We need a return to a society that is dominated by tough love. A return to a greater balance that focuses on long-term well-being, not just a pursuit of what helps everyone feel better at the moment.

  35. B. Nice

    [quote]As a father myself I can tell you that I would have advised my daughter to demand payment or quit and go do something else, because she is worth it and should not allow others to take advantage of her.[/quote]

    Women standing up for themselves, and not allowing other to take advantage of them, resulted in the women’s movement that you seem to despise so much.

    [quote]as the women’s movement has advanced and our turn from a patriarchy society to a matriarchy society has also advanced… we have the perfect storm of nanny-ism run amuck. [/quote]

    I have to ask, are you actually suggesting we should go back to a time when the country was run only be men? And that we would be better off doing so?

  36. medwoman

    Frankly

    [quote]There are quite a few young people out there unable to start their careers and likely being financially damaged for the rest of their lives due to Obamacare.[/quote]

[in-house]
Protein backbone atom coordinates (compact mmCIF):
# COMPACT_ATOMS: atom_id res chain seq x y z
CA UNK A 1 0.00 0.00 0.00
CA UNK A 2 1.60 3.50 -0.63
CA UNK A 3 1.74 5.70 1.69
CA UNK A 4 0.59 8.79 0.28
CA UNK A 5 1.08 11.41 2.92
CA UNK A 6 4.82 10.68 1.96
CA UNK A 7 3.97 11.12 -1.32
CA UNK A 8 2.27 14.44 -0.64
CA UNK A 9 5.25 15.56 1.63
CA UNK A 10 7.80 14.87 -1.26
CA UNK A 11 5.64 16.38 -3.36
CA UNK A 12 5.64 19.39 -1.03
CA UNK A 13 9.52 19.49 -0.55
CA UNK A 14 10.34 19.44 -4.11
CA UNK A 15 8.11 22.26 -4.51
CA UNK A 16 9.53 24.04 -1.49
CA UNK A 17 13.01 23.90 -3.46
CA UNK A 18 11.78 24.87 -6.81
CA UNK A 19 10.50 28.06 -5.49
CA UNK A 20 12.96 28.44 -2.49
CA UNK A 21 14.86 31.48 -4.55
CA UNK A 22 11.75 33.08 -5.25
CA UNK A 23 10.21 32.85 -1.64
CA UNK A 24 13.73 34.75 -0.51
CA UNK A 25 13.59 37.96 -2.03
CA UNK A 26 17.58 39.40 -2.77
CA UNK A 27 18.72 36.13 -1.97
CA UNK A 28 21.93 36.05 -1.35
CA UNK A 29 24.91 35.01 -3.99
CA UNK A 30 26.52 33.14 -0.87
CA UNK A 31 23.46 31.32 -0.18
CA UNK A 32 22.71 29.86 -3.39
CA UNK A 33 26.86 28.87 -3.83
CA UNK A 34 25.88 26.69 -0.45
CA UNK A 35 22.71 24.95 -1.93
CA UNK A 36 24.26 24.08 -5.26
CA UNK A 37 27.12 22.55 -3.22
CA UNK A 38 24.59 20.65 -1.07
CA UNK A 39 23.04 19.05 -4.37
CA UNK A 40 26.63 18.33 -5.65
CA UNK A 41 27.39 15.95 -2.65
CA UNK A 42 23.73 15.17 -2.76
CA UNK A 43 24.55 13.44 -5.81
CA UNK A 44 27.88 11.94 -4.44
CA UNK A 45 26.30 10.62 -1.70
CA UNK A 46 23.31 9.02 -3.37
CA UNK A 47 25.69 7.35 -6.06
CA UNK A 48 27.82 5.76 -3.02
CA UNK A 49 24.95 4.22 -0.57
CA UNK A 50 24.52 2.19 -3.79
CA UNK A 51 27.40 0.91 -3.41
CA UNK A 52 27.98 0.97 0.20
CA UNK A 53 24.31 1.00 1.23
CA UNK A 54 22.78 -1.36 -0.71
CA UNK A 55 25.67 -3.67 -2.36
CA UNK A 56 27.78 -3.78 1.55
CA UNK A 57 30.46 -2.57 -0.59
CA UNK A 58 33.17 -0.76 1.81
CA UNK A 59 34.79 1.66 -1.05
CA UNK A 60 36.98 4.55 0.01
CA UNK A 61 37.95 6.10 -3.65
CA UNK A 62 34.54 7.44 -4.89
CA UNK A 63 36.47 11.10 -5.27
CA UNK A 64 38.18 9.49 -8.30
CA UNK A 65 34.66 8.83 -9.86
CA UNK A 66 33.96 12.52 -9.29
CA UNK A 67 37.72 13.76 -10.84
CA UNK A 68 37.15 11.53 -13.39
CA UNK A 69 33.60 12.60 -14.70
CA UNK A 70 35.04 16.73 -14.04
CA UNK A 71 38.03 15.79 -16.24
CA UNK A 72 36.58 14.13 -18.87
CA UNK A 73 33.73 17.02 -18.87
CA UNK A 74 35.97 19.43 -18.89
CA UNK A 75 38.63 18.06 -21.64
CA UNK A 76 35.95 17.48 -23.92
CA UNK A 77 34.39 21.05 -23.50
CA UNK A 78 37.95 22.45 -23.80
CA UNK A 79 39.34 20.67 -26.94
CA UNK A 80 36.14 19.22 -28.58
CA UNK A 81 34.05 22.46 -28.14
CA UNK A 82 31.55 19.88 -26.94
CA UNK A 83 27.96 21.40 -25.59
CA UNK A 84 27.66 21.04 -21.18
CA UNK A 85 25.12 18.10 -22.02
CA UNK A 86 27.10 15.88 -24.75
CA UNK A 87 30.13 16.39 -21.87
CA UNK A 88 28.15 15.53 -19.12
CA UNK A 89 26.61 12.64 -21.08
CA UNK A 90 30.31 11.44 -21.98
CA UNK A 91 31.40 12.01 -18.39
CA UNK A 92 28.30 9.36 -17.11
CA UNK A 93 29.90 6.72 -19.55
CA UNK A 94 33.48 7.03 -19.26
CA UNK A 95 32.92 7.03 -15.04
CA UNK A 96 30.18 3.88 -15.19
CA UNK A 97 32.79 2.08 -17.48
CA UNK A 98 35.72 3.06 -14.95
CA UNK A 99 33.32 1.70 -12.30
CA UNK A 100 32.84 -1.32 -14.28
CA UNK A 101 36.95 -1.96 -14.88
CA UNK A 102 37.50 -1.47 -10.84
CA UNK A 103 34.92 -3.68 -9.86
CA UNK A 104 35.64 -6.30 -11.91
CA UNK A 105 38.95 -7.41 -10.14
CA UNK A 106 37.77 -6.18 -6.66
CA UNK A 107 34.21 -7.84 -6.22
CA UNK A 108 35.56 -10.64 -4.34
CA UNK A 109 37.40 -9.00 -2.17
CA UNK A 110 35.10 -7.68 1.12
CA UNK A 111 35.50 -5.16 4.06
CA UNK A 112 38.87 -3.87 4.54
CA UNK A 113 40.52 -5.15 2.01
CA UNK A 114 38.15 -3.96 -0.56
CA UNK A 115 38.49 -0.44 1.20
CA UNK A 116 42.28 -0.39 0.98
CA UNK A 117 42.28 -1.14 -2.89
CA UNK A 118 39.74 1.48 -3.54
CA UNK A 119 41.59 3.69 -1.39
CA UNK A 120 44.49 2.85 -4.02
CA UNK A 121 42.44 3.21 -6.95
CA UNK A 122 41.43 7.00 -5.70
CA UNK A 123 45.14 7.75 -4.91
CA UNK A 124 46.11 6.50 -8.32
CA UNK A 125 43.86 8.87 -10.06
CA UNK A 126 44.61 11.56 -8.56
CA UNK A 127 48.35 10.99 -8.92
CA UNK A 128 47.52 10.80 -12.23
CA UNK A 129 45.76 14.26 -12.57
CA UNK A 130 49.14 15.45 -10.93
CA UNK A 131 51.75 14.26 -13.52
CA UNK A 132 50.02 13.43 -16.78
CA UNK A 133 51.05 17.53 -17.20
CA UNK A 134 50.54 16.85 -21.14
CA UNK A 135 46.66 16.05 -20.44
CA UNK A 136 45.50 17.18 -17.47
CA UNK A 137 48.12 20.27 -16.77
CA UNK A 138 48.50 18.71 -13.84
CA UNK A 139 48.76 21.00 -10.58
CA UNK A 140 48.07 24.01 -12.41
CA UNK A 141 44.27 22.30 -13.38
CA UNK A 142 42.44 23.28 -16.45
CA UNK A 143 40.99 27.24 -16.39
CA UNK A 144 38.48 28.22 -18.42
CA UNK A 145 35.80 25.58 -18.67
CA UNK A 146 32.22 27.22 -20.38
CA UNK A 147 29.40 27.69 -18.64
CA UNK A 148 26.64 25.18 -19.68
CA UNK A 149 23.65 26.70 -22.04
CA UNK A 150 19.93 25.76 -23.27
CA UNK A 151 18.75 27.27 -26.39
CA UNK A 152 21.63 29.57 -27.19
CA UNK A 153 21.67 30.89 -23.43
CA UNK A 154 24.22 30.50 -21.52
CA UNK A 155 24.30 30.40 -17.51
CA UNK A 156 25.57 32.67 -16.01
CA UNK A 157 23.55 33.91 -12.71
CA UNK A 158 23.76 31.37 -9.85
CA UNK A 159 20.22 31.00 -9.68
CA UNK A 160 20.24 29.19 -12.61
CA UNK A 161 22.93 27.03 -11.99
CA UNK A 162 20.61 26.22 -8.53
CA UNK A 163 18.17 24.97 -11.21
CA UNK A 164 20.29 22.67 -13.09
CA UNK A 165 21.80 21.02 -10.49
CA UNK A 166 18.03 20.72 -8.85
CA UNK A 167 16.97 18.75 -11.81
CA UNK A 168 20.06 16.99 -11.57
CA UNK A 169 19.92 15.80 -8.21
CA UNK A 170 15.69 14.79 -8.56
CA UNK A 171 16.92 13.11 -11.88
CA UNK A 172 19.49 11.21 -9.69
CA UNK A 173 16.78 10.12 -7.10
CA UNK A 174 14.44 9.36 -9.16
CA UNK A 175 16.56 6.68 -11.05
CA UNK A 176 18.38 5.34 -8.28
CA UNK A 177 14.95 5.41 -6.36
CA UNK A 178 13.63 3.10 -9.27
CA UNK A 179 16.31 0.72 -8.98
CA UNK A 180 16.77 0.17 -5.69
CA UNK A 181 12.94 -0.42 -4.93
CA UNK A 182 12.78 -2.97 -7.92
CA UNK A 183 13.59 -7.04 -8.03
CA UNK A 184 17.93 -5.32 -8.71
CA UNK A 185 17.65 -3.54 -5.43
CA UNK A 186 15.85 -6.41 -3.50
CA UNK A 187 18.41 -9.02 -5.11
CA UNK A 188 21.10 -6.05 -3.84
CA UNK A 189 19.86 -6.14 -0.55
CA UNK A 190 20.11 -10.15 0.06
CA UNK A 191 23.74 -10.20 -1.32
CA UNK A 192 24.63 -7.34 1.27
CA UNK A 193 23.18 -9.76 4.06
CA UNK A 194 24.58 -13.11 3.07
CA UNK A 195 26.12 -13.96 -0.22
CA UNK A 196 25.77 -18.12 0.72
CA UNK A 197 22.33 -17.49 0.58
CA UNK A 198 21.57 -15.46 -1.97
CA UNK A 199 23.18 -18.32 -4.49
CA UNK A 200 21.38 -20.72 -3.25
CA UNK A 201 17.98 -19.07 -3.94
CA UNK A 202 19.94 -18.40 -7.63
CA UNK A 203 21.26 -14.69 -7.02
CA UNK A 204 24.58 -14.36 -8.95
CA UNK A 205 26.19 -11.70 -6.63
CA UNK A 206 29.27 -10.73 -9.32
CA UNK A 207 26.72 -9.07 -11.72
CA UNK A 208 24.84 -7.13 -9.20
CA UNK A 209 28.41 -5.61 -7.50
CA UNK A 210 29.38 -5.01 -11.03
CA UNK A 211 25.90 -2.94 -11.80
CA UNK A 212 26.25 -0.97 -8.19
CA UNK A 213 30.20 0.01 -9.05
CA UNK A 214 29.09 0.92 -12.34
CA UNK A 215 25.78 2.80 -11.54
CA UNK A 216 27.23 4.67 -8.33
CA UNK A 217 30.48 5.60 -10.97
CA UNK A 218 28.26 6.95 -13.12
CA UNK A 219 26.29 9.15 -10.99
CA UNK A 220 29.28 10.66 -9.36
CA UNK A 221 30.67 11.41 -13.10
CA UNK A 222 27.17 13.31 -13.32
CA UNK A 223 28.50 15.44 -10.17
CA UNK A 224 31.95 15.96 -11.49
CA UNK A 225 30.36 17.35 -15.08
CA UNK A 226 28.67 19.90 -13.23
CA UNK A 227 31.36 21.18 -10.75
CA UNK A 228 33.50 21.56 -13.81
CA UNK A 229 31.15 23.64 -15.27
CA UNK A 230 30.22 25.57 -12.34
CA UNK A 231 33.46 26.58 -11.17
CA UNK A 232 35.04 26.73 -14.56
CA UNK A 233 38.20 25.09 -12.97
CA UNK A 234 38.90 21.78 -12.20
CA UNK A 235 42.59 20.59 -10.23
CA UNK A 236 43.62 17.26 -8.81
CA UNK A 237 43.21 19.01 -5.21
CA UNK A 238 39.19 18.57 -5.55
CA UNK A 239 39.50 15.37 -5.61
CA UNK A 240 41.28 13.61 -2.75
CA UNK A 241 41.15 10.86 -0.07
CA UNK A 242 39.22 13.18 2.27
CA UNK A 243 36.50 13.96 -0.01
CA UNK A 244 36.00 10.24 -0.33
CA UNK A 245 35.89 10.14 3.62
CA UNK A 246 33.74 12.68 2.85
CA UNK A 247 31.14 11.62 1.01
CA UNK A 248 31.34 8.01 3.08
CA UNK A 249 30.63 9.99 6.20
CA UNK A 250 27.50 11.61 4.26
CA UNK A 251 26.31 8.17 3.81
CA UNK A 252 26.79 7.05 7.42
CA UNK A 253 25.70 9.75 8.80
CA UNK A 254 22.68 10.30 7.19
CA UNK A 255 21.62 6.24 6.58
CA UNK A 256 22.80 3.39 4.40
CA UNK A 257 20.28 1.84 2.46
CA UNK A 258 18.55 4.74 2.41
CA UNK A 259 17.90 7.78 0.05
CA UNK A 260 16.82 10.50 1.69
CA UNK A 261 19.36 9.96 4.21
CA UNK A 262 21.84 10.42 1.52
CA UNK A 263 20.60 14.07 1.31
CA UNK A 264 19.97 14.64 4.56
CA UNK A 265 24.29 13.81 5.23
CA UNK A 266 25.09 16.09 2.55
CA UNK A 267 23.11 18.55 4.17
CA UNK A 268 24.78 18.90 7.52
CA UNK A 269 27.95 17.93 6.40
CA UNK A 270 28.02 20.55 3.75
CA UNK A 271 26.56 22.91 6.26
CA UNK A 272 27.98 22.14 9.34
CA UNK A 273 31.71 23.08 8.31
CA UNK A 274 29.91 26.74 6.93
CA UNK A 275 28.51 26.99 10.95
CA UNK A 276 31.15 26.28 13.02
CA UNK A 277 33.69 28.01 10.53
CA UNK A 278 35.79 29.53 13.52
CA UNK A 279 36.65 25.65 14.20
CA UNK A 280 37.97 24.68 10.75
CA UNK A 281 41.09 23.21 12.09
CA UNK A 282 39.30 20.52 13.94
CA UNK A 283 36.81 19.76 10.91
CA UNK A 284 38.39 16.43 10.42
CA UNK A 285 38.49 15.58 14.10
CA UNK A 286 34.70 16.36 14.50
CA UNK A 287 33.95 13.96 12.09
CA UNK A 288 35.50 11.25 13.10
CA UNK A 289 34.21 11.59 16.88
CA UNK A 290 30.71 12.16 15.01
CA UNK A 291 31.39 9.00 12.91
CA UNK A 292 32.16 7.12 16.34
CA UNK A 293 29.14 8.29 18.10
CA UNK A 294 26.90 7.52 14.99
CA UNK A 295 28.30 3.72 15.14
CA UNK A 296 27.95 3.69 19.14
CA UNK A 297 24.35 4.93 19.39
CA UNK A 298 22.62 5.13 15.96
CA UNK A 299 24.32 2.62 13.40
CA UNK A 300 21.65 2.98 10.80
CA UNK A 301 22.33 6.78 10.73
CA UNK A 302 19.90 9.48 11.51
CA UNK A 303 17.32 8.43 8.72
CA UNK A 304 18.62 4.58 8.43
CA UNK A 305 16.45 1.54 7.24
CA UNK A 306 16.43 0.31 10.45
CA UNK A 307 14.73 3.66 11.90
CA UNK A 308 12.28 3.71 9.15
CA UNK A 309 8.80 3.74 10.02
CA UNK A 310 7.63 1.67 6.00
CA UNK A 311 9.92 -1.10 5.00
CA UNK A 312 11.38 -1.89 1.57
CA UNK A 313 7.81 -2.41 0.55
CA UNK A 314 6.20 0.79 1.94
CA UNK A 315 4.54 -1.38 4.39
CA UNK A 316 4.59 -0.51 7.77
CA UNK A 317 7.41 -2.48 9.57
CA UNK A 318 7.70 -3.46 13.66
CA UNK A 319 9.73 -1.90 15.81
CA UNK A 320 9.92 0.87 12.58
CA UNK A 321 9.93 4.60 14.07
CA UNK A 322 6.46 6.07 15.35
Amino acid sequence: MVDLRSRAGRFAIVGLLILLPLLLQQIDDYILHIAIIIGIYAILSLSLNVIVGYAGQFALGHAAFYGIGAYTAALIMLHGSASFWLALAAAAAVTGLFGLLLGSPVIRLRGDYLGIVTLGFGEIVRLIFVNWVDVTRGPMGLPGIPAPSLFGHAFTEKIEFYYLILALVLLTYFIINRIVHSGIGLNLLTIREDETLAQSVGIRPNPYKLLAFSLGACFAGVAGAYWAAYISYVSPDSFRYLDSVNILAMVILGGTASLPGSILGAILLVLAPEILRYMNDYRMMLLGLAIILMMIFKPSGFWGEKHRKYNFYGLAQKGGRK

Well, at least if they get their potentially fatal diagnosis prior to age 26, they are now alive if they are lucky enough to have parents with health insurance. And let’s forget that if and when they relapse, they cannot be denied insurance on the basis of those pesky pre existing conditions that Republican wanted to do away with until Obama actually made it law. Being alive certainly sounds like a basic necessity for future success, economic, or otherwise.

  37. Frankly

    No going back in time, just acknowledging the good in our past and working to incorporate it our progressive agenda instead of branding it ALL as racist, homophobic, gender biased, greedy, etc., to win at all costs.

  38. Frankly